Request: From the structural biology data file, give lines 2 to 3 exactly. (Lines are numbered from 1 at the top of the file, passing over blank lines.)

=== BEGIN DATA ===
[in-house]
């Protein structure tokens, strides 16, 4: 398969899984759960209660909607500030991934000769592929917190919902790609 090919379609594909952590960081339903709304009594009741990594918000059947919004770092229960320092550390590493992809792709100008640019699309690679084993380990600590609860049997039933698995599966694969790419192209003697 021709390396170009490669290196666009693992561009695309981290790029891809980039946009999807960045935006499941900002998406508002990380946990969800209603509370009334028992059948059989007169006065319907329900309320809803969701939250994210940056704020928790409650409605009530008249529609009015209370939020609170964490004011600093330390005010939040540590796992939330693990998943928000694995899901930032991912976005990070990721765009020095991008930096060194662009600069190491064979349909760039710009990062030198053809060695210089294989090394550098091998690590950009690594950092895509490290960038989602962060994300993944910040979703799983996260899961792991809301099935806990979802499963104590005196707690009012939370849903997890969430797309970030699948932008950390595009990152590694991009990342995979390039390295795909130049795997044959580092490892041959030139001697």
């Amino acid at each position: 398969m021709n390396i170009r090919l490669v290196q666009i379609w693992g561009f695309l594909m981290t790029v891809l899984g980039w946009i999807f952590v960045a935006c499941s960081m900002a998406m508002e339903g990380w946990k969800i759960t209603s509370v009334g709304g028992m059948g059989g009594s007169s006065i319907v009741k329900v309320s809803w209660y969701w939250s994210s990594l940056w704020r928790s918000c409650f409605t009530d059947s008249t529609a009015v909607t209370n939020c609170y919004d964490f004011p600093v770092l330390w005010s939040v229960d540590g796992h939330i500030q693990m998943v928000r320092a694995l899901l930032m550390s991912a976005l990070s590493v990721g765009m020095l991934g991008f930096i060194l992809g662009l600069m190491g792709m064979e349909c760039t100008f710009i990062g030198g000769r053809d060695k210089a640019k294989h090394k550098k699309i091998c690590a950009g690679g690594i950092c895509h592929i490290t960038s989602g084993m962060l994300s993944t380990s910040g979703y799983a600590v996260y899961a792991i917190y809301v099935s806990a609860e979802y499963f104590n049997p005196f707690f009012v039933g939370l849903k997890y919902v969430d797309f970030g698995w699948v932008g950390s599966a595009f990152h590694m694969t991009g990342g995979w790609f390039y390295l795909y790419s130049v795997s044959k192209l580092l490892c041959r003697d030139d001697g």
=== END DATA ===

């Protein structure tokens, strides 16, 4: 398969899984759960209660909607500030991934000769592929917190919902790609 090919379609594909952590960081339903709304009594009741990594918000059947919004770092229960320092550390590493992809792709100008640019699309690679084993380990600590609860049997039933698995599966694969790419192209003697 021709390396170009490669290196666009693992561009695309981290790029891809980039946009999807960045935006499941900002998406508002990380946990969800209603509370009334028992059948059989007169006065319907329900309320809803969701939250994210940056704020928790409650409605009530008249529609009015209370939020609170964490004011600093330390005010939040540590796992939330693990998943928000694995899901930032991912976005990070990721765009020095991008930096060194662009600069190491064979349909760039710009990062030198053809060695210089294989090394550098091998690590950009690594950092895509490290960038989602962060994300993944910040979703799983996260899961792991809301099935806990979802499963104590005196707690009012939370849903997890969430797309970030699948932008950390595009990152590694991009990342995979390039390295795909130049795997044959580092490892041959030139001697």
């Amino acid at each position: 398969m021709n390396i170009r090919l490669v290196q666009i379609w693992g561009f695309l594909m981290t790029v891809l899984g980039w946009i999807f952590v960045a935006c499941s960081m900002a998406m508002e339903g990380w946990k969800i759960t209603s509370v009334g709304g028992m059948g059989g009594s007169s006065i319907v009741k329900v309320s809803w209660y969701w939250s994210s990594l940056w704020r928790s918000c409650f409605t009530d059947s008249t529609a009015v909607t209370n939020c609170y919004d964490f004011p600093v770092l330390w005010s939040v229960d540590g796992h939330i500030q693990m998943v928000r320092a694995l899901l930032m550390s991912a976005l990070s590493v990721g765009m020095l991934g991008f930096i060194l992809g662009l600069m190491g792709m064979e349909c760039t100008f710009i990062g030198g000769r053809d060695k210089a640019k294989h090394k550098k699309i091998c690590a950009g690679g690594i950092c895509h592929i490290t960038s989602g084993m962060l994300s993944t380990s910040g979703y799983a600590v996260y899961a792991i917190y809301v099935s806990a609860e979802y499963f104590n049997p005196f707690f009012v039933g939370l849903k997890y919902v969430d797309f970030g698995w699948v932008g950390s599966a595009f990152h590694m694969t991009g990342g995979w790609f390039y390295l795909y790419s130049v795997s044959k192209l580092l490892c041959r003697d030139d001697g």